However, this cortisol curve can become easily disrupted. Say you want to lose body fat and you slash calories down to 1,200 calories a day or even lower. A low-calorie diet and periods without food of longer than 3 or 4 hours will cause cortisol to become elevated because one of cortisol’s main actions is to release energy stores.
 
If you top that off with intense exercise or long-duration cardio because you’re not getting the fat loss results you’d like, cortisol will become chronically elevated in response to the physical stress you experience from eating too little and exercising too much.
 
Sleep will be inhibited and stress will be exacerbated, throwing your circadian rhythm completely out of whack. Poor sleep and stress will also increase hormones that regulate hunger, and you’ll crave sweet foods, eventually giving in to overeating. The result is calorie intake fluctuates the other way and fat gain occurs.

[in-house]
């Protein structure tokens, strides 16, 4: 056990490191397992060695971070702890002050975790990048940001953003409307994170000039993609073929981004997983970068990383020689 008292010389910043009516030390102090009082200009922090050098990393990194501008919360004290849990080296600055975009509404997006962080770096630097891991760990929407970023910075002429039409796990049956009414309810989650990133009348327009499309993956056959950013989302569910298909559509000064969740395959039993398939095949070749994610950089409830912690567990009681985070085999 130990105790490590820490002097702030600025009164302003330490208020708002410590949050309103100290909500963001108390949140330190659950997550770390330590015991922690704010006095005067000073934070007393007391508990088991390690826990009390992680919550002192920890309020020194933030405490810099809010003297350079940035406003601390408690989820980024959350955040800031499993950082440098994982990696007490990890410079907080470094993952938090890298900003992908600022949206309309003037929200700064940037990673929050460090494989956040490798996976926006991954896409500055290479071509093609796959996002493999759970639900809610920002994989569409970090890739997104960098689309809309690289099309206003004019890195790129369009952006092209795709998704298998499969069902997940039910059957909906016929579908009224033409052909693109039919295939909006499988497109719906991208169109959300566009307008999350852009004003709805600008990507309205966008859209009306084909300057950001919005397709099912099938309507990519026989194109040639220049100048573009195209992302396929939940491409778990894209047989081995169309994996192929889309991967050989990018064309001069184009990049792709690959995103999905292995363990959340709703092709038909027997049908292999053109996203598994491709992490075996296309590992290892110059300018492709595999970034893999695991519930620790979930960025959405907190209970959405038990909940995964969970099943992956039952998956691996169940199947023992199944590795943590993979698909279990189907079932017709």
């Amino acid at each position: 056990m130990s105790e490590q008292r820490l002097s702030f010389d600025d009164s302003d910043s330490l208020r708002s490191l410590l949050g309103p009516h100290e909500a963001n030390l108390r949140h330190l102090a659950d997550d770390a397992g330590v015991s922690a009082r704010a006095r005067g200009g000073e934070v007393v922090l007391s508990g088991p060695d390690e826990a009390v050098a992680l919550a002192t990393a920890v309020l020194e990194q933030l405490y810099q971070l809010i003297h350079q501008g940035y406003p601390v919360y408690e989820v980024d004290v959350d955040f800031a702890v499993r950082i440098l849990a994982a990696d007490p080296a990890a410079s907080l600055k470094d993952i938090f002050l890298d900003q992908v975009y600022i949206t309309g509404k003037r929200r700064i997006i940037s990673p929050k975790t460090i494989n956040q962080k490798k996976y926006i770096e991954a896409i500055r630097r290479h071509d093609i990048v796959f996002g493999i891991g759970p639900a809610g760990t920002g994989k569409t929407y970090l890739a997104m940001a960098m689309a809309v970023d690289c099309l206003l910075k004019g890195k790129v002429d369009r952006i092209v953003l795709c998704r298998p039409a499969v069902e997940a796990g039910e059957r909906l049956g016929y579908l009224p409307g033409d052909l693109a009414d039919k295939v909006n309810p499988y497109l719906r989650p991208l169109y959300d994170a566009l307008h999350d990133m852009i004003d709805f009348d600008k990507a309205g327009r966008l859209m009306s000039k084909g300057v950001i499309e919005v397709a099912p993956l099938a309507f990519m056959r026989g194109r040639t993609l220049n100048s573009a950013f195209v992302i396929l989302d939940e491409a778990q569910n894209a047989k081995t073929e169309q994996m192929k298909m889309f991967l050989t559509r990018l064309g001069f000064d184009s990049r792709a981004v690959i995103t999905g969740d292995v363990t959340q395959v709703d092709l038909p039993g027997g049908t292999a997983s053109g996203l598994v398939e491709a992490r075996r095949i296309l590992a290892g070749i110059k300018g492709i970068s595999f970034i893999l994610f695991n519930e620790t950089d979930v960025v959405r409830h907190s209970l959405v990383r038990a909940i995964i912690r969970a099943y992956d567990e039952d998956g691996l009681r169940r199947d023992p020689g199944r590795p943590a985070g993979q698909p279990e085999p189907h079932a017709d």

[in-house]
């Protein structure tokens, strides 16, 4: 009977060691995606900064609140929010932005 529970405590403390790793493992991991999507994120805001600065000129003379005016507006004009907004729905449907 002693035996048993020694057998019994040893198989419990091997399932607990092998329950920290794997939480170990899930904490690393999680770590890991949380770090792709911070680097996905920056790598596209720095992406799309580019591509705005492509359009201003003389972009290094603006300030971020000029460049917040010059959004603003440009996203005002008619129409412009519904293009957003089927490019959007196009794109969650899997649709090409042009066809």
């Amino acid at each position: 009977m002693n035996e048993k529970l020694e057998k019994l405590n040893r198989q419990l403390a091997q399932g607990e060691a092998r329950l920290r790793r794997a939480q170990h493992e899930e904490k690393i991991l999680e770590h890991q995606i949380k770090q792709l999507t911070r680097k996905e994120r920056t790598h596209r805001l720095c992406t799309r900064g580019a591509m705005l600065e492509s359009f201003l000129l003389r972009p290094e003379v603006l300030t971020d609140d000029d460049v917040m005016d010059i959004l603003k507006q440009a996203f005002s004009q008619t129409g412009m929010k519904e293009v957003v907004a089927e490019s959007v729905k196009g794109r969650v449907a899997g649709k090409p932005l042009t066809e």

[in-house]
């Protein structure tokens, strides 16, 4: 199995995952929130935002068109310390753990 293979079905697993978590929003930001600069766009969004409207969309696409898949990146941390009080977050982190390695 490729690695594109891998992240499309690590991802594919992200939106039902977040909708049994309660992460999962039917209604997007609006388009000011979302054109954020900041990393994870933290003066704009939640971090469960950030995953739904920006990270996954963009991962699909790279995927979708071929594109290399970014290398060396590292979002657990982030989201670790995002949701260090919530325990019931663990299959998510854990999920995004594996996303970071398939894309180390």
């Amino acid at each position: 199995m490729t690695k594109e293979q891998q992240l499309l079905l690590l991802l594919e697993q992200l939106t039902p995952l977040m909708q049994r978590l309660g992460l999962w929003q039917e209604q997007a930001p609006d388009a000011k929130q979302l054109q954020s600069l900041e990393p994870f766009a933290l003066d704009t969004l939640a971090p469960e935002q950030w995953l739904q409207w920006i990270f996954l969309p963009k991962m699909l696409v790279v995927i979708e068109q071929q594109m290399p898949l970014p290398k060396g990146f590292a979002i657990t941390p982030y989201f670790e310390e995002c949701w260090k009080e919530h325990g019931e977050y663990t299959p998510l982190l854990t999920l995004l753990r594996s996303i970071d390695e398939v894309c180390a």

This scenario is one example of how imbalanced hormones lead to behaviors that cause fat gain, poor muscle development, and reduced athletic performance. This is an important point—in many cases if we just stop doing the behaviors that disrupted the hormone levels in the first place, we’d be able to get back in balance.
 
#3: Hormones behave differently depending on the environment they are in. If you start working out, cortisol, and energizing hormones like the catecholamines and growth hormone are released in order to free fat stores so the body can burn them for energy.
 
Insulin, a storage hormone, will be lower at this time. This is the perfect fat burning environment because when cortisol is elevated, but insulin low, a fat burning enzyme called hormone sensitive lipase (HSL) will increase. A fat storing enzyme called lipoprotein lipase (LPL) will be blocked.
 
What if you eat a meal of simple carbs pre-workout as is often recommended by mainstream nutritionists?
 
This would elevate insulin, raise LPL and reduce HSL, effectively lowering the body’s ability to burn fat. Instead the body will run on carbs in the bloodstream and burn glycogen in the muscles—a combination that can be beneficial for peak athletic performance such as doing 10 repeated 200-meter sprints but is contraindicated if the goal is body composition.
 
#4: Hormone release follows a domino-like cascade—any weak link in the cascade will throw the whole thing off.

Many hormones are released at the same time each day when balanced. Here’s a basic overview of how the circadian hormone cascade works optimally: